Media Conception of Radical Islam Changing with Malala Yousafzi Shooting

Posted on December 7, 2012 by


Prezi and article by: Andrew Vold and Matt Carlson

We decided to make a Prezi that covers our issue and then talk more about the Malala shooting with our blog post.  Here is the link to our Prezi, Enjoy!

The original topic we had discussed using for our project was that the media portrays terrorist groups and other radical Muslims as members of the mainstream Islam faith.  After scanning five or ten articles, we came to the realization that the media is actually making a legitimate attempt to inform readers that radical Islam and Islam are two completely different things.  This was likely due to the issue we were focusing on, the shooting of Malala Yousafzai.  It is evident that the media has been covering terrorist issues in a way that doesn’t differentiate between the “religion” terrorists practice and actual Islamic faith.  Because of subtleties in the Malala story, the media has been forced to show the difference between Islam and Radical Islam.

As a 7th grader living in Pakistan, Malala Yousafzai gained worldwide recognition when she exposed the Pakistani Taliban for the injustices they were committing in the education of women.  Because of the power the Taliban hold in Pakistan, they are very influential in keeping women oppressed and voiceless.  Malala paid dearly on October 9, 2012 for her brave effort in stopping their oppressive regime.  She was shot and nearly killed by Pakistani Taliban after they targeted her for infiltrating Western ideas into Pakistan.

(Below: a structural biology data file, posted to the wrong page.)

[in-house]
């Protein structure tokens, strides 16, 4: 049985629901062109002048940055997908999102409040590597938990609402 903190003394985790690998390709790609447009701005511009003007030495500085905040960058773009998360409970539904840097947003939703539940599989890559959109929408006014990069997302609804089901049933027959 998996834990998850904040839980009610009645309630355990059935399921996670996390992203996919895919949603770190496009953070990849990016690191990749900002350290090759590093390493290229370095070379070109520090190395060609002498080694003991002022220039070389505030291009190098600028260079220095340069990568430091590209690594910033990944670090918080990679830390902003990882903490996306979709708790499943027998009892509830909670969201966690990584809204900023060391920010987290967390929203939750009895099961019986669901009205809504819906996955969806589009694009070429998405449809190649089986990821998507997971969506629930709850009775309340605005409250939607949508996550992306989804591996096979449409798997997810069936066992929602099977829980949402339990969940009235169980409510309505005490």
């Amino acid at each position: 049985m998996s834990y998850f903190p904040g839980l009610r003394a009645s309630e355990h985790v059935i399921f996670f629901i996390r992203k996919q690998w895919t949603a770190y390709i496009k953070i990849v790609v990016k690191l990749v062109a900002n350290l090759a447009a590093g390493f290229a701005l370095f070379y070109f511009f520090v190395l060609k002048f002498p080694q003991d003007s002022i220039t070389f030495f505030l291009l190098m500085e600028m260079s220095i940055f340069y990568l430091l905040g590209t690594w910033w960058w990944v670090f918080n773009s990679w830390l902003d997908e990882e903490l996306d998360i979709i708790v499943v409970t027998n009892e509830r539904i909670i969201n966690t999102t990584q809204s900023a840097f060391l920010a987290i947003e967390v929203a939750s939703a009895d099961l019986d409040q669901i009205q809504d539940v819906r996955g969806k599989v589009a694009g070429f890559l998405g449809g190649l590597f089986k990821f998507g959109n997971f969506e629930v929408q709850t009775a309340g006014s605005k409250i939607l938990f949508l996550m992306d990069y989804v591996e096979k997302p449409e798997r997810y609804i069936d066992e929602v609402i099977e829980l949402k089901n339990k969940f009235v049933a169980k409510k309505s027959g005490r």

The content of this story makes it very easy to differentiate between Radical Islam and Islam.  There are two sides of this story: there is a little Muslim girl who is considered a hero by the world, and there is the Taliban group that shot her.  The shooting of Malala outrages the Muslim community; this clearly shows that the Muslim community does not approve of the terrorist group in anyway.  Also, Malala Yousafzai herself is a Muslim.  It is very convenient and makes for a good story if the media frames Malala as a hero, which she rightfully is.

On the other side of the story, the Pakistani Taliban keep insisting that they will continue to use violence against anyone else who tries to act against the Taliban’s oppression of women.  Terrorist groups are often seen in the media using violence.  However, what makes this story different is that this type of violence is against Muslims.  The typical story seen in the media involves Radical Islam groups attacking Jews or Christians.  Since the violence in the Malala shooting is clearly not between two groups of the same faith, the media has to frame the issue as a struggle between Muslims and Radical Islamists, and not Muslims vs. Muslims.

Even though this issue paints a pretty clear picture, there are many examples of attacks that link violence with the religion of Islam.  The media doesn’t need do a whole lot of convincing to its audience that Muslims are violent; the content does it for itself.  When readers of a news website see the world news headlines, they see stories of terrorist violence in the Middle East.  Without doing any actual reading of these articles, readers associate the stories with Muslims being violent.  Since the Middle East is so often linked as the worldwide center of Islam, media audiences get the feeling that Muslims are always in war and are inherently violent.

Most often these types of stories are short and to the point.  They don’t make any attempt to distinguish between different terrorist organizations and the Muslim community.  All they need to mention is that a Middle Eastern terrorist group committed violence and readers immediately interpret this as Muslim violence.  This is one influential reason why so many Americans fear Islam.

There are countless examples of the media framing the religion of Islam as violent and oppressive.  In the Pakistani Taliban shooting of Malala Yousafzai, Muslims are the victims of violence and oppression.  This forces the media to educate its audience on the difference between Islam and Radical Islam.


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